Resurrection Chapel National Cathedral, Washington, D.C.

Thursday, May 9, 2013

The Ascension - A Strange But Important Event

Forty days after Easter, Jesus appeared to the disciples for a final meeting.  Luke mentions it at the end of his gospel, and reports on it in more detail at the start of the Acts of the Apostles:

So when they had come together, they asked him, “Lord, will you at this time restore the kingdom to Israel?”   7 He said to them, “It is not for you to know times or seasons which the Father has fixed by his own authority.   8 But you shall receive power when the Holy Spirit has come upon you; and you shall be my witnesses in Jerusalem and in all Judea and Samaria and to the end of the earth.”   9 And when he had said this, as they were looking on, he was lifted up, and a cloud took him out of their sight.   10 And while they were gazing into heaven as he went, behold, two men stood by them in white robes, 11 and said, “Men of Galilee, why do you stand looking into heaven? This Jesus, who was taken up from you into heaven, will come in the same way as you saw him go into heaven.”   12 Then they returned to Jerusalem from the mount called Olivet, which is near Jerusalem, a Sabbath day’s journey away; 13 and when they had entered, they went up to the upper room, where they were staying, Peter and John and James and Andrew, Philip and Thomas, Bartholomew and Matthew, James the son of Alphaeus and Simon the Zealot and Judas the son of James.   14 All these with one accord devoted themselves to prayer, together with the women and Mary the mother of Jesus, and with his brothers.
Acts of the Apostles 1:6-14

This conclusion to the experiences of Easter sets the stage for all that is to follow.  The Risen Christ takes leave of the people he chose to be his ambassadors to the world.  The reasons are not spelled out in any detail, but we can make some good guesses.  As noted earlier, Christ’s resurrection appearances defy the way our world normally runs.  Jesus’ immediate mission on earth is complete.  He resumes his place, which the Bible describes as being “at the right hand of God.”  As judge of the living and the dead, King of kings, and Lord of Lords, he is honored and obeyed by us who follow him on earth.  We direct our prayers to God through him, he is our Great High Priest, our Advocate and Intercessor, and he possesses all power in heaven and on earth.  The end of his earthly ministry also permits him to send the Holy Spirit to confirm us in faith, guide our understanding, and empower us to serve God.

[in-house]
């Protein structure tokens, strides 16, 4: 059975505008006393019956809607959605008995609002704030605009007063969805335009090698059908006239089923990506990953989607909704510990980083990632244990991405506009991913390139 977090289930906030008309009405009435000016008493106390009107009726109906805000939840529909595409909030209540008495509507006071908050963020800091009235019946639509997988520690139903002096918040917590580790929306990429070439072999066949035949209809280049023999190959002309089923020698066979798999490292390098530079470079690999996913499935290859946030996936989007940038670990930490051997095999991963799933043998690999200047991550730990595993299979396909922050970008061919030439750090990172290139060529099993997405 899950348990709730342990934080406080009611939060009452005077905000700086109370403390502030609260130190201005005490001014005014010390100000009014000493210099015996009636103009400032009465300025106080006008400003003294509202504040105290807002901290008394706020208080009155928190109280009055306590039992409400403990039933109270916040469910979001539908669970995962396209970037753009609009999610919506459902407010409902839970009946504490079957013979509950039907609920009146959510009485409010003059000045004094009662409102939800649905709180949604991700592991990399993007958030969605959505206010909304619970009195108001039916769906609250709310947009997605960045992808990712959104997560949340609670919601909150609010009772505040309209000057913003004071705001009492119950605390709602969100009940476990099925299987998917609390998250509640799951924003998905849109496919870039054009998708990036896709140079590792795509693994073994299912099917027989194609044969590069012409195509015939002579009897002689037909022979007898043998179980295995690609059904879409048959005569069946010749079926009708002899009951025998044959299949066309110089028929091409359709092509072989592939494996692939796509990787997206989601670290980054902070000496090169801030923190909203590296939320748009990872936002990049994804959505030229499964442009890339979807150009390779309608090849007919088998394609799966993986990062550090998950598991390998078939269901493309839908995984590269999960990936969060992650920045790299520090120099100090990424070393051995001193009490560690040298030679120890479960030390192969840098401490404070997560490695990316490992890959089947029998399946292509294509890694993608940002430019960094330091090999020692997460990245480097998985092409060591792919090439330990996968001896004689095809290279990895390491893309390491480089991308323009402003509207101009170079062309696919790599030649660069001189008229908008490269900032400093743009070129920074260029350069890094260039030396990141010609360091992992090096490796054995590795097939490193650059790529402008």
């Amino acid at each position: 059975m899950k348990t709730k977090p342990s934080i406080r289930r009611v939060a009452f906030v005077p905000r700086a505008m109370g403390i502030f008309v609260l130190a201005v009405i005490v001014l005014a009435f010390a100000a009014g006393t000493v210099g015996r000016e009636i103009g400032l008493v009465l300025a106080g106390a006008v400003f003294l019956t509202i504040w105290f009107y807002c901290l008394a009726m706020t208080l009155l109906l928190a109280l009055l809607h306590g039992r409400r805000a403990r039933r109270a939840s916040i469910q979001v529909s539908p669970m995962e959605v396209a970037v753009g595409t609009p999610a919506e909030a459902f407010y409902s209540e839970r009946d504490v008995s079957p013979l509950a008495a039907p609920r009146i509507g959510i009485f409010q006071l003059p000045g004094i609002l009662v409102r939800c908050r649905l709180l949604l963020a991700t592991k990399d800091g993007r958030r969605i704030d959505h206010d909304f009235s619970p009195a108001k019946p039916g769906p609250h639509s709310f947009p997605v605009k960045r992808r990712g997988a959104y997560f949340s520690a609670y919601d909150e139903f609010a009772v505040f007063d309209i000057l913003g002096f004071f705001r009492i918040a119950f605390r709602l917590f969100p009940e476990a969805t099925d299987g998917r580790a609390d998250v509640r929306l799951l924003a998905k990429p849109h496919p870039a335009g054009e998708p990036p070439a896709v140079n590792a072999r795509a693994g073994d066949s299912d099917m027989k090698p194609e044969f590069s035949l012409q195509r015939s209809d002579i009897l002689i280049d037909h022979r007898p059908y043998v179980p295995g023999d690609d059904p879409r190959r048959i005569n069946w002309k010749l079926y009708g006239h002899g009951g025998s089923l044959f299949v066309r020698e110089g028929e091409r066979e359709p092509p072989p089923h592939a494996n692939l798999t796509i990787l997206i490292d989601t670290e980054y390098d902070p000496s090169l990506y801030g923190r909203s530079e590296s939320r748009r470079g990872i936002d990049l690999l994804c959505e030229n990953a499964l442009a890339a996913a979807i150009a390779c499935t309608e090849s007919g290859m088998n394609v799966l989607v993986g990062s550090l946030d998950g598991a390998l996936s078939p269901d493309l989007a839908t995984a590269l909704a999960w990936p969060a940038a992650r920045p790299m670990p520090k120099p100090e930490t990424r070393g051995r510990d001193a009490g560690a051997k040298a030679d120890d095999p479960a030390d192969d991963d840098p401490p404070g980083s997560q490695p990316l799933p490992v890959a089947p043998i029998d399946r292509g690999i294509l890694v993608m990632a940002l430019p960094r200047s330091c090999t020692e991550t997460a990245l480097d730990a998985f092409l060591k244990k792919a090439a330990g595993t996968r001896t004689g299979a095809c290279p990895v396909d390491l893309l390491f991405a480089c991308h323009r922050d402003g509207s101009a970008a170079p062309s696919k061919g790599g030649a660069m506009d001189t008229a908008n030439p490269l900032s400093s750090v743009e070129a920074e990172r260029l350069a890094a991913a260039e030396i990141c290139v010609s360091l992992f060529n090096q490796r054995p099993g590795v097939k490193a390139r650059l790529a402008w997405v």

This language seems strange to our modern ears, accustomed as we are to finding a natural cause to every event.  However, from a strictly modern perspective, everything about the life, the death and the resurrection of Jesus seems odd. 

What we have to understand is that all these events seemed just as odd to the First Christians.  How do you express the realization that the Power that caused the universe to come into being pays attention to one of the smaller creatures on one of the smaller planets, and genuinely cares about what happens to them?  What you do is report as honestly as you can on what seems to have been direct contact with that Power.  And you accept that the whole thing is going to seem rather strange.

But is it really any stranger than other facts we take for granted?  Is it stranger than the idea that our bodies are composed of trillions of molecules, which are composed of atoms, and they in turn are composed of untold subatomic particles?  Or that the earth, surrounded with a semi permeable membrane, which we call the atmosphere, includes a center nucleus on which tiny beings go about their business, and that this happens to be a perfect model for every living cell there is?  Or that without love infants wither and can literally die?  Or that love can transform the lives of persons who have been hurt in their minds and spirits?  The story of Jesus is a very strange story, as is the belief that in him God visited a planet in rebellion, not to punish it, but to call it back to the right way of living.  Yet in this strange story women and men have found the key to understanding life, and the key to a relationship with God.

In this way Easter draws to a close and we, like the disciples, withdraw and wait for what Jesus called “the power from on high,” which will inaugurate an altogether new season of faith and life.

Howard MacMullen
© May 2013

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